Probably the main thing with me is that they look soooo much cooler than all the other engines out there! (looking cool is very important!) :D .boogy1a .fly
No doubt. But I was looking at a 4-stroke kit, and other than the red cover, they don't look to bad. Those can probably be removed or painted, pinstriped or whatever. The two strokes do look better and I am used to a clutch too. I had a chance to cruise on a 4 stoke and dug it pretty well. My current proj has changed quite a bit due to donations. I got a chicks mt bike, and three weedwacker motors, so I got some figuring out to do. Been reading Deacon's posts for clues and pointers and what not. I think I'm gonna mount it low and use a chain, keep the clutch til it blows up.
 

jasonh

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Jun 23, 2008
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they have engine braking,
Only problem is engine braking really isn't the greatest for a 2-stroke, especially at high speeds. When that throttle snaps closed, you're not getting as much oil as you need for the higher rpms that the motor will still be turning.

But yeah, the 2 strokes are great. Never have ridden a 4 stroke though.
 

Bikeguy Joe

Godfather of Motorized Bicycles
Jan 8, 2008
11,843
235
63
up north now
Only problem is engine braking really isn't the greatest for a 2-stroke, especially at high speeds. When that throttle snaps closed, you're not getting as much oil as you need for the higher rpms that the motor will still be turning.

But yeah, the 2 strokes are great. Never have ridden a 4 stroke though.

Good point about oil starvation.

I HAVE "ridden" a four stroke- outboard....my Briggs and Stratton 4 T outboard is THE BIGGEST P.O.S. there is.
 

sojudave

New Member
Oct 18, 2008
189
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austin tx
rotfl

Went from best way to paint to 2 vs. 4 stroke.
Well to get back on topic, here's what I would do:

Take the engine out of the bike (if it's in there).

Take the covers off (clutch, crank, and generator) and remove the gaskets. Also take off your exhaust and gasket.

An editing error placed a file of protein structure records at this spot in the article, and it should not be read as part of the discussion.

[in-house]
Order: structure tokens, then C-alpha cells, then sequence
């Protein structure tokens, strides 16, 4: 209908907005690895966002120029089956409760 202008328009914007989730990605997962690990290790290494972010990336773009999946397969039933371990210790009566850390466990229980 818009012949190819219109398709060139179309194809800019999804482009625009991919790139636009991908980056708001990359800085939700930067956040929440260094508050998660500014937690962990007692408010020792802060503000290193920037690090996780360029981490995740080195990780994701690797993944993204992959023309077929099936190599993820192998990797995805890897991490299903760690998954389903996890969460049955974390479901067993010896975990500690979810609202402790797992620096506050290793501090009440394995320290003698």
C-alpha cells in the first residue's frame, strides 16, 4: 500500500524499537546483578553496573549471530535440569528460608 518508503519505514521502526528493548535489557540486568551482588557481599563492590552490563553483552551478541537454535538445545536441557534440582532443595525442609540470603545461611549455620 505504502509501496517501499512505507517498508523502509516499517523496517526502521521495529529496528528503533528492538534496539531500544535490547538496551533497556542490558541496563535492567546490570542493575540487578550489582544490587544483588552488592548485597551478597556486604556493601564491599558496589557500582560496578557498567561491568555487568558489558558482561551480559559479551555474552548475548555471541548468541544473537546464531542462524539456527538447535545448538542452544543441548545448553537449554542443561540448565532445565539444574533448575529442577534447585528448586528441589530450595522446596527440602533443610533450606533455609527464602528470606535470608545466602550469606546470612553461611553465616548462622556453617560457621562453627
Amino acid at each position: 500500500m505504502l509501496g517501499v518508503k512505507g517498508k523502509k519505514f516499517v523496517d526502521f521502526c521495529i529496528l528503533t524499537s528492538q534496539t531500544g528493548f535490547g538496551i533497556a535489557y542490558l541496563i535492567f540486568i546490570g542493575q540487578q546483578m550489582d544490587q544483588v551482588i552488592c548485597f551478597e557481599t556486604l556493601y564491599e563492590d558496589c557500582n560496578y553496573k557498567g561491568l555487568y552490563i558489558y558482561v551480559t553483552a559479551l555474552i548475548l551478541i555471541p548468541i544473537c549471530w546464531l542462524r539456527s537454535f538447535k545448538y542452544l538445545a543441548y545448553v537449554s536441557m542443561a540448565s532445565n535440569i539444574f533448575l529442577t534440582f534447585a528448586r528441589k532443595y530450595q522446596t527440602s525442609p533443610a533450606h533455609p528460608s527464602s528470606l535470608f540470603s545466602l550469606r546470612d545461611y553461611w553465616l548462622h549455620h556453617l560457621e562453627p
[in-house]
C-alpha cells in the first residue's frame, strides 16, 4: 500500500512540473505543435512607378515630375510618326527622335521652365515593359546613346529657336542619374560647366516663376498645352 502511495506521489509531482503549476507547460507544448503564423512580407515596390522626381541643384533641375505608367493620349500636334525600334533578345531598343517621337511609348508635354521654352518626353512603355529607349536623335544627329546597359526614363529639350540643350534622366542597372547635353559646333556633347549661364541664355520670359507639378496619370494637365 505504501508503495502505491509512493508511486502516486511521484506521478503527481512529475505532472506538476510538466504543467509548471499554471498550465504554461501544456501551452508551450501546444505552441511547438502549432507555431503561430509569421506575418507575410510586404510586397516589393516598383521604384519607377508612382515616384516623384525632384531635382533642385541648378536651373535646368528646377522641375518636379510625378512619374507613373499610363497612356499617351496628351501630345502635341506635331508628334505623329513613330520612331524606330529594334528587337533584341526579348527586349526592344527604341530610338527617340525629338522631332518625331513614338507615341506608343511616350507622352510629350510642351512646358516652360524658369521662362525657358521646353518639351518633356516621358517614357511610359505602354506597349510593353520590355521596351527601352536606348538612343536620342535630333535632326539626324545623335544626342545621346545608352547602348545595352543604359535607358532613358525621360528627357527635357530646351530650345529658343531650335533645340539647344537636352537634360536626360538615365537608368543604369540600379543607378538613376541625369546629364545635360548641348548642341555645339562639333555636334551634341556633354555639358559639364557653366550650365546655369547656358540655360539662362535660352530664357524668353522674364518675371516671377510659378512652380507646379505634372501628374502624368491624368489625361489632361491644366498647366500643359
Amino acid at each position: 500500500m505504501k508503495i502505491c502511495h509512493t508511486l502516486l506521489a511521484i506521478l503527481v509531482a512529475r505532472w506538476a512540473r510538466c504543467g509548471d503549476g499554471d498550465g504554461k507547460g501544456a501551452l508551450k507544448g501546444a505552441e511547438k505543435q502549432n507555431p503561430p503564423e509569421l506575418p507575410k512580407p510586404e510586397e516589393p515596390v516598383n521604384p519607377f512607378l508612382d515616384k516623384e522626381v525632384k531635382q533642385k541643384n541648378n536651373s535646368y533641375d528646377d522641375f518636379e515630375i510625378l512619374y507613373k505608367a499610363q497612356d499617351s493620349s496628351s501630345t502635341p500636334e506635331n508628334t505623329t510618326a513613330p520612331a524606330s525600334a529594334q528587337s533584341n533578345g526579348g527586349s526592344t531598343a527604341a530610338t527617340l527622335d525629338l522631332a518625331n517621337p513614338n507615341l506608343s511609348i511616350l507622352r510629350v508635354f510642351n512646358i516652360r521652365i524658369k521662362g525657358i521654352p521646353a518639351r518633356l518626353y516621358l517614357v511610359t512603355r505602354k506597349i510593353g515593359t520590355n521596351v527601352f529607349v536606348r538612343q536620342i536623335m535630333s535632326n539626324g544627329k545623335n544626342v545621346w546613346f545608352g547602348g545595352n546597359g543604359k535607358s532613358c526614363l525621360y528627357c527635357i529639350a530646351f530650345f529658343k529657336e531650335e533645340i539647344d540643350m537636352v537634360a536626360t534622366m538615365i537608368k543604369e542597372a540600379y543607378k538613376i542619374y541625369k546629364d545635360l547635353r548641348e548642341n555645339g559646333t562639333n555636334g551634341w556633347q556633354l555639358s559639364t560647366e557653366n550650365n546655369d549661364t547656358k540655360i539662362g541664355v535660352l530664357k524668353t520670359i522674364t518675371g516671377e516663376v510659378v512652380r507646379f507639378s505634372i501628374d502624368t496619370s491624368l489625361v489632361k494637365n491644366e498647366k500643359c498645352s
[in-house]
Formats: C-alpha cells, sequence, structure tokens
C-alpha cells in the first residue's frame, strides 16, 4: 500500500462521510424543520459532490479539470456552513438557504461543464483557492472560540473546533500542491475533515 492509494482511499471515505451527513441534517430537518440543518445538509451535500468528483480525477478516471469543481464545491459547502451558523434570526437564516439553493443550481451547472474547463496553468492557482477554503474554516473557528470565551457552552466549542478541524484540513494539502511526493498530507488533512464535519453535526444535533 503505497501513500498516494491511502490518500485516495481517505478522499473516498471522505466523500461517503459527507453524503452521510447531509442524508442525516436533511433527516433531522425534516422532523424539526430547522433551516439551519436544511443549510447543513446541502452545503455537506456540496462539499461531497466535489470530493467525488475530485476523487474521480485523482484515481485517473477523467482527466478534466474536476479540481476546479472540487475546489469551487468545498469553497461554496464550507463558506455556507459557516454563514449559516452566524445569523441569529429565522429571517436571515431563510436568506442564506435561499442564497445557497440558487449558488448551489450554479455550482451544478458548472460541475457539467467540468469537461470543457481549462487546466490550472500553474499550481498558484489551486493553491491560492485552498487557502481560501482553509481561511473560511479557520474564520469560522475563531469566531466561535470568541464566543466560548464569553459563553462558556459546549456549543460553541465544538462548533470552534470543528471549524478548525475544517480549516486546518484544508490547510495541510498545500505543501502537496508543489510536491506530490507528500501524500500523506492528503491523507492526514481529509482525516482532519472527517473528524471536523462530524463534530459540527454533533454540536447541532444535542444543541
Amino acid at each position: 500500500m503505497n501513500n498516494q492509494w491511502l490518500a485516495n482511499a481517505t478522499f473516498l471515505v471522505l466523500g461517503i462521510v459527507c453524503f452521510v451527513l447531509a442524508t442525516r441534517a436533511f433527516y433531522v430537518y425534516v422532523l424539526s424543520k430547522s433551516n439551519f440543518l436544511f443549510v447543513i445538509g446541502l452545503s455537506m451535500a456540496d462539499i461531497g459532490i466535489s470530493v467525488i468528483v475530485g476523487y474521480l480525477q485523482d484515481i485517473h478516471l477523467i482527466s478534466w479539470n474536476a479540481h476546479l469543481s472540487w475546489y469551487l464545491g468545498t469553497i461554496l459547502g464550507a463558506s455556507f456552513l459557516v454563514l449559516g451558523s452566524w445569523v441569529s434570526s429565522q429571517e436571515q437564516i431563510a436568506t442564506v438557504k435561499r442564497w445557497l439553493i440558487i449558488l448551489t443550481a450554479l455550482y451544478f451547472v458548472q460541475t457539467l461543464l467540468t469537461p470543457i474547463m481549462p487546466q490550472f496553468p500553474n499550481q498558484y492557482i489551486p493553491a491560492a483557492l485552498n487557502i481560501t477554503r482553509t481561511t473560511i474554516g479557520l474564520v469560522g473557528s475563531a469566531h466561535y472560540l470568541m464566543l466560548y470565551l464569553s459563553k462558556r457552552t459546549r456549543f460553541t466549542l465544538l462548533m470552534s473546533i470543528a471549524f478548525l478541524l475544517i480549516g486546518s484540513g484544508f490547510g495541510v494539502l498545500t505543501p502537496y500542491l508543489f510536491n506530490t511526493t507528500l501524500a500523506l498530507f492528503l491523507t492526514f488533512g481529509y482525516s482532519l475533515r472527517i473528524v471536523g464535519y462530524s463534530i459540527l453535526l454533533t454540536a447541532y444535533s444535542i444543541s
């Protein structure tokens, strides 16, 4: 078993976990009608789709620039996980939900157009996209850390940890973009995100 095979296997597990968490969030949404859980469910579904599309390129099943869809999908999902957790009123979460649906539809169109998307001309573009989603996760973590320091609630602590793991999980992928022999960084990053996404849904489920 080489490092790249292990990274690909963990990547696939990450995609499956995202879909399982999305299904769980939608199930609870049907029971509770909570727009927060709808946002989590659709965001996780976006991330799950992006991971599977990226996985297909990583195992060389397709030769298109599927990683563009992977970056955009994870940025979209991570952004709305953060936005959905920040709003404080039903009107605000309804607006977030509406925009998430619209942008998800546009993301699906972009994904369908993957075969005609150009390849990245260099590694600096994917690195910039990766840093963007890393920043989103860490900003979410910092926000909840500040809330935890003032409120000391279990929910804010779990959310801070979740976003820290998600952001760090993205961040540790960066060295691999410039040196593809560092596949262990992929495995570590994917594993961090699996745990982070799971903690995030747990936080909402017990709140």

Spray the covers with Auto strip or Aircraft remover. Then spray the engine with the same stuff. This will remove the gray paint or whatever is on the chengines. Let the stuff get dry and flakey. Have a beer, or chill out for a while.

When it's dry and flakey, hit every part with a drill and wire wheel to knock off the flakes. Anything else sand off or respray. After this is done, take a damp cloth and wipe everything you sprayed thoughoughly.

Go to an auto parts store or wallyworld and buy engine paint with ceramic. This is fuel and heat resistant. You don't necessarily have to primer the stuff but it may help. There's no need for clear coat unless you want it.

When you spray the parts, hold the rattle can about 4-6" away from the part and do several light even coats. Let each coat dry, have a beer or chill out or whatever, and do all over again and again until it is all covered.

Put everthing back together.

If you want to do some custom stuff. Then after the parts are stripped, take a sharpie and draw your design on your covers or whatever, then use masking tape to tape off the section you don't want, let's say black. Then spray the whole part black, the same way I stated above.

When that's good and dry, remove the tape and then tape over the sections you painted black. Spray the new section with red or blue or whatever. Repeat the same process as above. When that's dry remove the tape and lightly sand the borders to help erase the lines, then you could get some adhesive pin striping to cover the border, or paint the pin striping on. If you use the adhesive type, then spray everything with a couple coats of clear.

Everything can be done with rattle can. If you want to use conventional spray paint, be sure to primer and cover with automotive clear, because grease, gas, and heat could and will damage your paint job.
 

jasonh

New Member
Jun 23, 2008
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in regards to the custom stuff, it'd probably be easier to just spray the lighter color, then tape off whatever design you want to stay that color, and spray with your darker color.

Less taping, easier to get it nice.
 

sojudave

New Member
Oct 18, 2008
189
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austin tx
in regards to the custom stuff, it'd probably be easier to just spray the lighter color, then tape off whatever design you want to stay that color, and spray with your darker color.

Less taping, easier to get it nice.
my only thing would be that the paint would feel uneven you know? The darker color would be raised up. Do you have an idea on how to get around this?